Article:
With pop culture influences like Pink Floyd, The Grateful Dead, and Led Zeppelin, the 1970s ushered in a new perspective on drugs. From rock-n-roll to disco, Cheech & Chong to Hunter S. Thompson, the 70s, anti-establishment counterculture helped shape the history of marijuana as we know it. As hippies faded into the sixties, Nixon started the infamous "War on Drugs," and a new era of marijuana subculture began.
During the 1970s, troops returned from the Vietnam war, and cannabis strains from around the world started cropping up (pun intended), in the U.S. black market. As cannabis breeders and consumers pushed for stronger weed, selective breeding and cross-breeding for decades changed cannabis over the years. Many of these classic, old-school 1970’s marijuana strains are rare, but some are still available at your local dispensary, albeit likely quite a bit stronger than you remember.
So, queue up your 70s playlist, pull up a bean bag, and turn on a lava lamp, then let's take a walk down memory lane and review a few of the most popular 1970’s marijuana strains from four decades ago, their origins, and how they helped shape the future of the cannabis industry.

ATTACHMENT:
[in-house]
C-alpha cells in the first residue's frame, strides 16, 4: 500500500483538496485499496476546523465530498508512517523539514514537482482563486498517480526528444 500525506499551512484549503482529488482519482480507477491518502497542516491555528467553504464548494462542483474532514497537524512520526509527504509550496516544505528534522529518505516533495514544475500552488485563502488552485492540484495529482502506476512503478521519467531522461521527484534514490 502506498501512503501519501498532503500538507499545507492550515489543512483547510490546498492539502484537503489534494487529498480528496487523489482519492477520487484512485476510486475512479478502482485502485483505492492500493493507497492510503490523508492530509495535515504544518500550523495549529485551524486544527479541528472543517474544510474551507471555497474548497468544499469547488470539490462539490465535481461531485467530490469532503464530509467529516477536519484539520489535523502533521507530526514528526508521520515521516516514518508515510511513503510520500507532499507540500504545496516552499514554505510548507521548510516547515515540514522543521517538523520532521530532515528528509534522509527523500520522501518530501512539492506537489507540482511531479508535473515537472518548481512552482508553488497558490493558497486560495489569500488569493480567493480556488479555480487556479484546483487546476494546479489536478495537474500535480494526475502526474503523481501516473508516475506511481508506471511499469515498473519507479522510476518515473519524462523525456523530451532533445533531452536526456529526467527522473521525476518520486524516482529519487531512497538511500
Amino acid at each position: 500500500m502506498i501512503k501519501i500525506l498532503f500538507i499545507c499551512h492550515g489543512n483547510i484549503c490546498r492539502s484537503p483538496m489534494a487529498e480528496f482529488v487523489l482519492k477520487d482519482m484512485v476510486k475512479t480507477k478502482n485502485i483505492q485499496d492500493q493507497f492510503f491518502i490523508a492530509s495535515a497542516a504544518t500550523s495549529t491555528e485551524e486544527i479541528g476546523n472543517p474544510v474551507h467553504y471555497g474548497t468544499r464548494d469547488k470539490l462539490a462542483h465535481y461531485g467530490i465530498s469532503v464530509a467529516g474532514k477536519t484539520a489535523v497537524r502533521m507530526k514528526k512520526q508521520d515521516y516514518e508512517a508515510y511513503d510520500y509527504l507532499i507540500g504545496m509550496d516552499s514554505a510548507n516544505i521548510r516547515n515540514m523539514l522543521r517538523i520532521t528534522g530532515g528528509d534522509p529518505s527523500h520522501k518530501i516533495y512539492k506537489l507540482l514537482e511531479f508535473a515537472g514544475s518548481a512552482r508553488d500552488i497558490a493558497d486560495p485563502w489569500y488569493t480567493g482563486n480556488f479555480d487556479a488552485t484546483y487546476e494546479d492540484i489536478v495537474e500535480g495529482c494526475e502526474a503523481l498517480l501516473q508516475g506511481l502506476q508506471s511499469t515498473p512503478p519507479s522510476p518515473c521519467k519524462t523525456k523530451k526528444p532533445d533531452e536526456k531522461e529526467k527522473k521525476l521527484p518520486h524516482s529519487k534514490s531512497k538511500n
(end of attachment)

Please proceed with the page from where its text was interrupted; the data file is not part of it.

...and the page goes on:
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As a classic sativa landrace, this strain gained its fame throughout the 60s and 70s. Earning the nomenclature from its origins, Maui Wowie first came from Hawaii which is evident from its luscious, tropical aromas and flavors. Averaging around 13 percent THC, this was a potent strain for this era. Many modern dispensaries carry this as a lightly euphoric and mildly energetic strain.
Cheech and Chong first made this strain counterculture-famous with their jingle from their 1978 classic movie, Up in Smoke: "No stems, no seeds that you don’t need Acapulco Gold is badass weed!" Like Maui Wowie, this landrace is also named for its region of origin, Acapulco, Mexico. Although it was likely less potent in the 70s, today this strain is known to reach THC levels of 20% or better.
Colombian Gold is also a landrace sativa which produces a lemony, sweet scent with happy effects that may help regulate mood. Originating in the mountains of Colombia, this strain is less prevalent in some regions, but several dispensaries in the Pacific Northwest and Colorado still carry this old school strain. Averaging between 14 and 20 percent THC, this strain certainly isn't the most potent strain known to man but has a solid reputation for creating potent cerebral effects.